Most people would either divorce their spouse or meet the ultimatum, but not Kristin. Being the dramatic brat she was, she staged a scene straight out of her favorite movie, American Beauty, complete with scattered rose petals, and then injected Greg with a large amount of the paralyzing and respiratory suppressing drug Fentanyl. Then she called 911 and claimed her husband had committed suicide.
It didn’t take investigators long, however, to learn of Kristin’s affair and drug use and couple with the financial gain she stood to make with Greg’s death, investigators quickly came to believe this wasn’t suicide. No, this was a homicide.
In an ironic twist, toxicology would prove them right.
Caitlin Rother did a superb job telling the story of a spoiled little rich girl and the murderous end of her marriage in her debut true crime of 2005, Poisoned Love. In 2011, this genre classic is being re-released with updates that’s sure to send this book back to the top of the charts.
Readers will find extreme in-depth background coverage on the major players in this twisted tale of drug abuse, adultery and murder; from Kristin and Gregg, to the elder Rossums and the de Villers family. The well written and very organized story telling of Rother makes Poisoned Love a book you just can’t put down. And the updates give you the latest in a case that has continued to twist and turn even after the spectacular trial.
This is true crime writing at its finest. Whether you’ve read the 2005 version or not, you going to want to pick up the 2011 re-release of the book on this highly publicized California criminal case that’s been the subject of high rated episodes of Snapped and Deadly Women – but you’ll get 100x more from Poisoned Love than you get in a hour long television show, making it a must read.
3. The Officer’s Wife: A True Story of Unspeakable Betrayal and Cold-Blooded Murder by Michael Fleeman
Michelle Forcier grew up an Army brat, so it’s no surprise she was attracted to Frank Martin “Marty” Theer, a young man with his sights set on a military career. The high school sweethearts would marry a couple of years after graduation.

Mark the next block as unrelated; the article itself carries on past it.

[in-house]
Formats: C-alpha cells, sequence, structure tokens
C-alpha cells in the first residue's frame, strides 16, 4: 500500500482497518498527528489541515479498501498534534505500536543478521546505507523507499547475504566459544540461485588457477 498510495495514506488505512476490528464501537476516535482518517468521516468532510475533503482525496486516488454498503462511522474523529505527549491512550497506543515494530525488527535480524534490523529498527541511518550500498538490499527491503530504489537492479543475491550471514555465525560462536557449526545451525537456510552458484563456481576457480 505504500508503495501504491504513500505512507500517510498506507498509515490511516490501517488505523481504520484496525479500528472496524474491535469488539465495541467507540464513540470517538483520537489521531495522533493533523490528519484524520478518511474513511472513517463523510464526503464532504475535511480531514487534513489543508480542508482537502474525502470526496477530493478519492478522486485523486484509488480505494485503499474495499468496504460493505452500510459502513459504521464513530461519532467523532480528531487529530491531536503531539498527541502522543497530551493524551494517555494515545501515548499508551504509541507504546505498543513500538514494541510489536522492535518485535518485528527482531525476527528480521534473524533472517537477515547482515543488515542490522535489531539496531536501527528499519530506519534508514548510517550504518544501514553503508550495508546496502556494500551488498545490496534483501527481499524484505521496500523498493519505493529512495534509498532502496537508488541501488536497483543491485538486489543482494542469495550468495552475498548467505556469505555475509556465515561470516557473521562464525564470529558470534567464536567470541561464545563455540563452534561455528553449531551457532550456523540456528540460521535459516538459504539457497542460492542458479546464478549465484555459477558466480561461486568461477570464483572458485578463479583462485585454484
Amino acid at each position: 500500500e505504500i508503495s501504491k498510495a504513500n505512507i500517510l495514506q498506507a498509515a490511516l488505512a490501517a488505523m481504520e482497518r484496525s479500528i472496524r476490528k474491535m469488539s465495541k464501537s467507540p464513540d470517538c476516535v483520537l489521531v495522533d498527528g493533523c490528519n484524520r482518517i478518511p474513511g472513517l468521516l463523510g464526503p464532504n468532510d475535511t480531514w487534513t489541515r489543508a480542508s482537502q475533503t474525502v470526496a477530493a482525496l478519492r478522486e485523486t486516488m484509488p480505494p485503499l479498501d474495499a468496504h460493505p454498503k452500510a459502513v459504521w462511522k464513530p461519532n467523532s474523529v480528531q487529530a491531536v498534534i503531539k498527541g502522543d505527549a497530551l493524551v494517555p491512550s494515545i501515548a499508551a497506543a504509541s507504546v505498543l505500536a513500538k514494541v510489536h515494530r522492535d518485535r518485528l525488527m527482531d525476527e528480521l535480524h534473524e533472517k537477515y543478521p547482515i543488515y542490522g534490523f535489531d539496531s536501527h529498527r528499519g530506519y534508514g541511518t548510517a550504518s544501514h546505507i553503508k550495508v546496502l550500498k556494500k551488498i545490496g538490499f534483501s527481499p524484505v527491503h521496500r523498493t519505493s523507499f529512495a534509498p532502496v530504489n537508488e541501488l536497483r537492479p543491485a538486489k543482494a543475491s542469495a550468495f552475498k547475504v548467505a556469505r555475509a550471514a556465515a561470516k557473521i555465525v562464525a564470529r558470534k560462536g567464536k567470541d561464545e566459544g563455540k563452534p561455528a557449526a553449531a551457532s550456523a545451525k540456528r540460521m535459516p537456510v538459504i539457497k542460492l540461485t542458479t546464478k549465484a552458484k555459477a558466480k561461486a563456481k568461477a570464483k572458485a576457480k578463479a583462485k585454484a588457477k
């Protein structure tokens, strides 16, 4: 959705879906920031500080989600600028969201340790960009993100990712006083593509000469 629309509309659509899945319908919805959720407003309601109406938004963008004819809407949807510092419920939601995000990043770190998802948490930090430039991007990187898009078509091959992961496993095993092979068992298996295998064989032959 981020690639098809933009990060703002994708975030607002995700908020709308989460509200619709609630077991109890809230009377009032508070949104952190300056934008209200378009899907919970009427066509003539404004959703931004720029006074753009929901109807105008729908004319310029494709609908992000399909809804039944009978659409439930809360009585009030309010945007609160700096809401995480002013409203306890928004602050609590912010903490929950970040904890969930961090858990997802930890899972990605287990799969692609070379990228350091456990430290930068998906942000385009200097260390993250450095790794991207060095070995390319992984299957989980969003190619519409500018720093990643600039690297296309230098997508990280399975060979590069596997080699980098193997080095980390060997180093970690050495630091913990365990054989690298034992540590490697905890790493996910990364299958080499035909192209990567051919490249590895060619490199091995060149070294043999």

Despite growing up in a military household, Michelle couldn’t handle the loneliness that befalls many wives of the enlisted. When the couple was transferred to Fort Bragg on the outskirts of Fayetteville, North Carolina, Michelle did something drastic to fill the void: she began visiting internet chat rooms, when she wasn’t working at her office as a Psychologist.
It was during one of those marathon chat sessions that she met John Mickael Diamond, an Army Staff Sergeant also stationed at Fort Bragg and the two began a steamy affair; even participating in swinger parties as a couple.
As so it went until one night when Marty was home for a change and the couple had gone to dinner together, Michelle requested that Marty stop by her office so she could pick up a few items she had forgotten to bring home. As Marty waited for his wife’s return, he was suddenly gunned down.
Air Force Captain Marty Theer would never make his scheduled 4 a.m. flight.
Author Michael Fleeman writes a thorough account of the Marty Theer slaying, planned by his wife and executed by her lover, in his 2006 true crime book The Officer’s Wife. From Michelle’s marital manipulations or to plastic surgery as a fugitive, Fleeman exposes it all.
4. Bitch on Wheels: The Sharon Nelson Double Murder Case by Gregg Olsen
The woman who became Sharon Lynn Fuller Douglas Nelson Harrelson grew up in a conservative and very religious household. So much so that the wild side of Sharon felt smothered. She had to get out. And for a young girl in that era, the only way out was by marriage.